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Hello! I’m back from some traveling and resetting. Welcome new readers from Evil Witches!!
When several Double Shifters directly recommend an article, book or podcast to me it’s usually for good reason. Thanks to several of you, I recently picked up Four Thousand Weeks: Time Management for Mortals. Written by a former productivity columnist, Oliver Burkeman, he refutes a lot of the premise of the life-hack industrial complex to remind us of some simple truths.
- If we live to be 80, we will live approximately 4000 weeks, which feels alarmingly short when put into that calculation.
- Much of our more modern obsessions with bucket lists, FOMO, and making the most of every moment comes from the collective existential unmooring of a less religious society that does not believe strongly in the afterlife.
- In limitless capitalism, it does not matter how “productive” we are, because the faster we get at accomplishing things, the more we will find to do.
Nothing drives this third point home more than the incorrect prediction of economist John Maynard Keyes. He gave a famous speech in 1930 where he predicted that within a hundred years, wealth generation and technology advances would mean that no one would have to work more than 15 hours a week to have all of their needs met, and the real crisis would be how people would spend all of their abundant leisure time. Keyes had obviously never met his neighbors, The Joneses, who helped constantly push the bar higher for what kind of wealth and standard of living Americans aspire to, nor did he anticipate the extreme wealth inequality free market capitalism would generate.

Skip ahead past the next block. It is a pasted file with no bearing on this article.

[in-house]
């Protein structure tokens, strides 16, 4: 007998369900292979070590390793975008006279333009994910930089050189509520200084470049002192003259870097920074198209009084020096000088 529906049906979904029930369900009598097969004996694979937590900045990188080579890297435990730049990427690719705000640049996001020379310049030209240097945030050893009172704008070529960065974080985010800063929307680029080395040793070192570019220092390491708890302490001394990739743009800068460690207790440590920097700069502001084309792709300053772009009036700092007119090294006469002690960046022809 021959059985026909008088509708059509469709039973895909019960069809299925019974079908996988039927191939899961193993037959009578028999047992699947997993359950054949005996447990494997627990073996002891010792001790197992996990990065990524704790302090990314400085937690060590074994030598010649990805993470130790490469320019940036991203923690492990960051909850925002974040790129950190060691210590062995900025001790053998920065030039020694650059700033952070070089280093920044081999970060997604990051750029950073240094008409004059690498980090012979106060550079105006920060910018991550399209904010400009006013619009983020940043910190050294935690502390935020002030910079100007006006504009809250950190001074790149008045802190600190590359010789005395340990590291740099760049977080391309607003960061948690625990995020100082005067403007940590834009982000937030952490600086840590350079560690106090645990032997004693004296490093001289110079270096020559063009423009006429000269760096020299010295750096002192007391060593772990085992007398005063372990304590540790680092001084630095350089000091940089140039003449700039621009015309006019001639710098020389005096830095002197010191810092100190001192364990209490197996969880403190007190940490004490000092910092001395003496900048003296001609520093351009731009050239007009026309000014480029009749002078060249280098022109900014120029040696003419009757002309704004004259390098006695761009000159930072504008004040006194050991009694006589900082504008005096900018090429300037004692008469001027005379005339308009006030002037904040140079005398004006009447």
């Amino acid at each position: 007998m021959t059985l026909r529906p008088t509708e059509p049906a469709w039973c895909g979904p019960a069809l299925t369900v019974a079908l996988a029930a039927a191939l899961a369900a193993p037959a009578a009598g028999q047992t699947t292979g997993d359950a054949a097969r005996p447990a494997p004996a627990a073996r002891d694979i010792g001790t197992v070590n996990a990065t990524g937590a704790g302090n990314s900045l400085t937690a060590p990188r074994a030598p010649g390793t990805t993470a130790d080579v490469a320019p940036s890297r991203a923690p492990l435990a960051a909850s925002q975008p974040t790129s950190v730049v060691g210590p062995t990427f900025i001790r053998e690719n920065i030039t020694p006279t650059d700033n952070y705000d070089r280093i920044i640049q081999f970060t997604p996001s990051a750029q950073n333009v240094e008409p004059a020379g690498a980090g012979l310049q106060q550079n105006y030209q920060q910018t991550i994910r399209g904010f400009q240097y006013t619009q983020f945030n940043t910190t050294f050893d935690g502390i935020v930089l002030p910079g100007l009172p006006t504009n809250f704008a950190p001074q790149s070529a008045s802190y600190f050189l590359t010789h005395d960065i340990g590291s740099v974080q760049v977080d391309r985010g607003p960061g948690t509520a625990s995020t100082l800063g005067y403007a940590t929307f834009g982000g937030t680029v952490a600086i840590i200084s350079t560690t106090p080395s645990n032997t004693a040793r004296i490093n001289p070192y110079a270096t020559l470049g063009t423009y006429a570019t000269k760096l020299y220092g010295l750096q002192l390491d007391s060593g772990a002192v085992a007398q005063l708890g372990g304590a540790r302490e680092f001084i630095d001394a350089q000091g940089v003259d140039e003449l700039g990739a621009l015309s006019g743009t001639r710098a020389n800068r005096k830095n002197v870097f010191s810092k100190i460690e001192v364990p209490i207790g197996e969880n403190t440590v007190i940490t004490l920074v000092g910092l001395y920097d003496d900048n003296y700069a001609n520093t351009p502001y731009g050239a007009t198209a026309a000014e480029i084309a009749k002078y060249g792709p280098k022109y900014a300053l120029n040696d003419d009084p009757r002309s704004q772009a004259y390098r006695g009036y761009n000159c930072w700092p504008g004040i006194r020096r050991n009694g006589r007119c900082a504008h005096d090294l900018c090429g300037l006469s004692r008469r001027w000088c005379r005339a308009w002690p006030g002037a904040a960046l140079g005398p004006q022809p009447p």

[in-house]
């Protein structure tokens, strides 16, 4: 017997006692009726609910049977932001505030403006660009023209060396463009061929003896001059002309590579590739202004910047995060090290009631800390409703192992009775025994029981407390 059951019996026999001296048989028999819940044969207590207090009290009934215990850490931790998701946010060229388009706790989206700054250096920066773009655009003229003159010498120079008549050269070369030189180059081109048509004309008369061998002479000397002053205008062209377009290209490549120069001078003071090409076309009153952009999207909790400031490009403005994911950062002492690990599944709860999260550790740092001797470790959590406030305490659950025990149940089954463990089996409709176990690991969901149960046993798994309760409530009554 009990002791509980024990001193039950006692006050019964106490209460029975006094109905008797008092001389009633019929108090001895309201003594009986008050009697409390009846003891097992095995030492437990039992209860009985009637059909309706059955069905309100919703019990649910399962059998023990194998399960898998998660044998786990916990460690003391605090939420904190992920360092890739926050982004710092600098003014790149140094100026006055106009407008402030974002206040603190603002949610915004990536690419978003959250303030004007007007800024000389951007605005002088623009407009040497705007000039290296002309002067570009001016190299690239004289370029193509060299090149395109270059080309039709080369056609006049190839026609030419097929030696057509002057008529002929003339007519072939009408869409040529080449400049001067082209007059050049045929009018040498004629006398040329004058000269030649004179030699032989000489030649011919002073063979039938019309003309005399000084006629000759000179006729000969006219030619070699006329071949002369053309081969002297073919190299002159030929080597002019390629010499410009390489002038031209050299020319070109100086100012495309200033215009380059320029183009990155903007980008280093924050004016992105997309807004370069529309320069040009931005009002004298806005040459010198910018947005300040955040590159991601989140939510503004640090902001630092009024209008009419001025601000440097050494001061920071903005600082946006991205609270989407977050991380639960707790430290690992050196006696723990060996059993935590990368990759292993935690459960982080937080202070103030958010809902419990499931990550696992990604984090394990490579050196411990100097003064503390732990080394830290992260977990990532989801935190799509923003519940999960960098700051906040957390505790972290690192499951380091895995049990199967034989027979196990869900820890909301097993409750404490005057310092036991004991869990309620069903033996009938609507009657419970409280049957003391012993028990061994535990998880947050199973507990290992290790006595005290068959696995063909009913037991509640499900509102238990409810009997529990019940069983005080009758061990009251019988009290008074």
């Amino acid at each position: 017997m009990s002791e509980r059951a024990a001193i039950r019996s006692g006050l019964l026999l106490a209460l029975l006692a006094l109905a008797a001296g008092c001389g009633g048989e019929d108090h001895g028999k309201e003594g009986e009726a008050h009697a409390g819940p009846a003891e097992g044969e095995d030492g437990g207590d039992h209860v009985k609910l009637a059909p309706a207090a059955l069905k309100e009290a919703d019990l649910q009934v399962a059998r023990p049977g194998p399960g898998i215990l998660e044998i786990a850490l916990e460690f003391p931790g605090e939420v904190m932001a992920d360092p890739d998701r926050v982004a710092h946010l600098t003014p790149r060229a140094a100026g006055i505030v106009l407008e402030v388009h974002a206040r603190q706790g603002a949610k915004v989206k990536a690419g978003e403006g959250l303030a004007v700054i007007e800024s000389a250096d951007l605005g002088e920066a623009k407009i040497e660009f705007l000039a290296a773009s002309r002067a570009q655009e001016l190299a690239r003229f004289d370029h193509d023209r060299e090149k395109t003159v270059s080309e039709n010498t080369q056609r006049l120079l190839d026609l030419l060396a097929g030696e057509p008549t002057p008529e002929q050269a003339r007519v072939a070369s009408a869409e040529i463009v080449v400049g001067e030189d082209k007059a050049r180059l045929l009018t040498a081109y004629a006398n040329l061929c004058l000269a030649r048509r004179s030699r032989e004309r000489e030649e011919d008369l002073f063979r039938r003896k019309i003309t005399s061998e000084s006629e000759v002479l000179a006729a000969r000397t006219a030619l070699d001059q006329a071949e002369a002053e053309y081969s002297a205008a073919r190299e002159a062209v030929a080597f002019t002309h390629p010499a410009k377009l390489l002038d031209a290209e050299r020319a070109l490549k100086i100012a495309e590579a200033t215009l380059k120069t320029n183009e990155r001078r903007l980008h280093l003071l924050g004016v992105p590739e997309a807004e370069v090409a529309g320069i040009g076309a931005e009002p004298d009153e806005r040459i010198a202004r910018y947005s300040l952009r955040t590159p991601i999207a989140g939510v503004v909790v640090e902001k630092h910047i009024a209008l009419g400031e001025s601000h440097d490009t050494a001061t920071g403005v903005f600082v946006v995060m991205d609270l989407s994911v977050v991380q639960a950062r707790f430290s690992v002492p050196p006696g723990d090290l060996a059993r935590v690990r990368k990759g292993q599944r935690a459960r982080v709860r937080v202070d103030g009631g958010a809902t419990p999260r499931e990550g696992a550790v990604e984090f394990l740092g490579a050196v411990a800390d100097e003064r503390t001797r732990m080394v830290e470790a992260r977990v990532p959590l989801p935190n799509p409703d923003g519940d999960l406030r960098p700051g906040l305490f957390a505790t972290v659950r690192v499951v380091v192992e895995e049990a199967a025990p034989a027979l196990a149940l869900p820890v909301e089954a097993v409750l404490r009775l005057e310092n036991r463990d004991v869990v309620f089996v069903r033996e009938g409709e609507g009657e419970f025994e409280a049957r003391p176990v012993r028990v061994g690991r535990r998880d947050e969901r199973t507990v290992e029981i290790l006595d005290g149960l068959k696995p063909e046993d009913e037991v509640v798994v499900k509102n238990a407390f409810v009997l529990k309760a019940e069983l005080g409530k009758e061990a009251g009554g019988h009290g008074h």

In the working world, assembly line efficiencies didn’t result in workers getting a shorter day with the same pay; it only increased expectations of how much they could produce in a day. Since email has vastly sped up professional correspondence, we now just expect responses sooner and results faster. And if you need evidence that personal productivity merely causes us to add more work on ourselves, look no further than the invention of washing machines, dishwashers, vacuums and microwaves. All of these household appliances save untold amounts of time and energy over their manual counterparts, and yet now we have even more clothes to wash (thank you fast fashion), and the social expectation is now that more or less everything will be washed after one wear. Since 1975, the average new house size in America has nearly doubled, from 1660 square feet to over 2500, despite the fact that nuclear families have gotten smaller and fewer people are living in these larger homes. Bigger houses often mean it costs more to pay for them, maintain them and fill them with stuff, and definitely more time to clean them. All of this may mean more hours the adults of the household need to spend in the paid labor force and on unpaid household tasks, negating time savings of that revolutionary vacuum and dishwasher. And if you know you can heat up a microwave dinner in 3 minutes rather than spend two hours cooking and an hour cleaning up, that means you can commit to driving your kids to extracurricular activities for three hours every evening (which costs a pretty penny to enroll them in!) Under the social expectations of capitalism, leisure time has to be fiercely defended with a deadly weapon or it will be sucked up into new productivity expectations.